The Vision To build diversity by preparing black students for next generation leadership in Washington, D.C. where public policy is made for all professions.

The Concept The concept is to create a living/learning academic community enabling HBCU students to be in the front line of the workplace, coupled with alumni support in their field of study. The concept addresses many of the issues that colleges face—how to access the resources of Washington with an arrangement that makes it affordable and convenient. It also creates a national presence for institutions seeking to advance their standing among higher education and national policy makers in Washington. Having a showcase facility for students is a rare opportunity.

The Facility the District, with a $1M gift pledged by Jacqueline Lewis, longtime advocate for experiential learning and founder of th leading student housing program in D.C. The foundation will pay semester housing costs for 175 students to intern in Washington,D.C., beginning Fall, 2021, when the program will be available. In 2020, the average cost ofsending a student to live in D.C. for a semester was $1400/month. The Center will house students and faculty for the purpose of advancing their experiential education and research programs within a city that offers exceptional opportunity for high impact learning such as internships, undergraduate research, service learning and other opportunities.rare opportunity.

Important Potential for Programming With meeting space for classes, conferences, panels, presentations, press conferences and other activities, the building can showcase HBCU-sponsored programming. Communications with other institutions sharing the building will connect participants to students around the world.

Marie Dennis, CEO of WISH, Washington Intern Student Housing, will serve as Director of the Foundation. Dennis has 17 years’ experience in student housing and professional development. A student life professional will create programs and oversee student safety and conduct, as in other D.C. programs. MDennis@InternsDC.com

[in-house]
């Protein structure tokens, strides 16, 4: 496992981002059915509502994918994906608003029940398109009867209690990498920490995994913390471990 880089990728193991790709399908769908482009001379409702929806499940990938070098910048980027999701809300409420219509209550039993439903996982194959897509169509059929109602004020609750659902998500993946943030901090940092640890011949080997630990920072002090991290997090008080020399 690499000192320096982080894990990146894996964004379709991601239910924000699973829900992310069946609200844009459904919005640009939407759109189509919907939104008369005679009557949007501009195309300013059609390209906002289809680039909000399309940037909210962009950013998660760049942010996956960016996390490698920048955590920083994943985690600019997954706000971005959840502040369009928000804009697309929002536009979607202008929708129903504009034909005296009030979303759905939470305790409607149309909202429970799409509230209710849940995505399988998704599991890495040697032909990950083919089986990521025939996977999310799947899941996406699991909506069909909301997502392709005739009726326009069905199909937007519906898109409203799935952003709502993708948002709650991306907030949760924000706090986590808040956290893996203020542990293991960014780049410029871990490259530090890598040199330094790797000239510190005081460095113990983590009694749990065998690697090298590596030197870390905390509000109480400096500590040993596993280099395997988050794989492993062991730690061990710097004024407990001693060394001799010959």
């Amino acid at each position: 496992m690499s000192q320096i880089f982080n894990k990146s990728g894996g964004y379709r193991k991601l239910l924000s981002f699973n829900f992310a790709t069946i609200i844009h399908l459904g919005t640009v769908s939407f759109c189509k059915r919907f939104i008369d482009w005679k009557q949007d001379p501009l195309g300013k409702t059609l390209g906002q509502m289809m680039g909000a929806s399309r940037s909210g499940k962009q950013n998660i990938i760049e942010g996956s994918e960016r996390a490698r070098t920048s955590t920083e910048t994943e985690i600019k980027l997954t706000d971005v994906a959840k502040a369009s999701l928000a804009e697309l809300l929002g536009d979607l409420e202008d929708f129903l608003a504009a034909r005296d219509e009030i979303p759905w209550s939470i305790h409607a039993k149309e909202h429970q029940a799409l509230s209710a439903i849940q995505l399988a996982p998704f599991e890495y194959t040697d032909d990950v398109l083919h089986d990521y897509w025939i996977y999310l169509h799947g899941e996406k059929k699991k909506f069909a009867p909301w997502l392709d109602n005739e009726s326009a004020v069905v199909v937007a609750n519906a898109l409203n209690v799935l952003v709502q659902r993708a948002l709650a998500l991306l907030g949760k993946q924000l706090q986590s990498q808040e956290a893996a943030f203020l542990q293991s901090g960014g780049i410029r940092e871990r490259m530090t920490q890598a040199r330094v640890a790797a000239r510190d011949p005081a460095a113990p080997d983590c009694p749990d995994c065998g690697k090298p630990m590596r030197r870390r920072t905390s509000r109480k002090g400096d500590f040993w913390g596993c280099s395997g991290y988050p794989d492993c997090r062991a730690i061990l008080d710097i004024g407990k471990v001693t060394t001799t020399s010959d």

Important Potential for Programming With meeting space for classes, conferences, panels, presentations, press conferences and other activities, the building can showcase HBCU-sponsored programming. Communications with other institutions sharing the building will connect participants to students around the world.

The Building: “Woodley Park” Located at 2807 Connecticut Ave., NW, this landmark Art Deco building was built by alumni of Boston University to house students interning in Washington, D.C. The building was sold in 2010 to Lewis and her late husband, Robert, who founded WISH in 1996. Their mission was diversity, to enable interns to live in secure housing, including those without the means to live in an expensive city. They set up foundations to award grants so more low income and first-generation students could come to Washington as interns. The 5-story building, north of the White House, is close to the Zoo, Adams Morgan Metro station and many academic and nonprofit organizations, including the American Council on Education, Arizona State University Washington Center, Johns Hopkins University, Marquette University Les Aspin Center for Government, the Carnegie Endowment for International Peace, embassies and other institutions. HBCU Alumni HBCU Alumni in the D.C. area will have the opportunity to use the Center and mentor students in their fields. Mentors build student confidence and make connections for the students in their eventual job search. Lewis encourages businesses, organizations, colleges and universities, and individuals to follow the Center’s progress.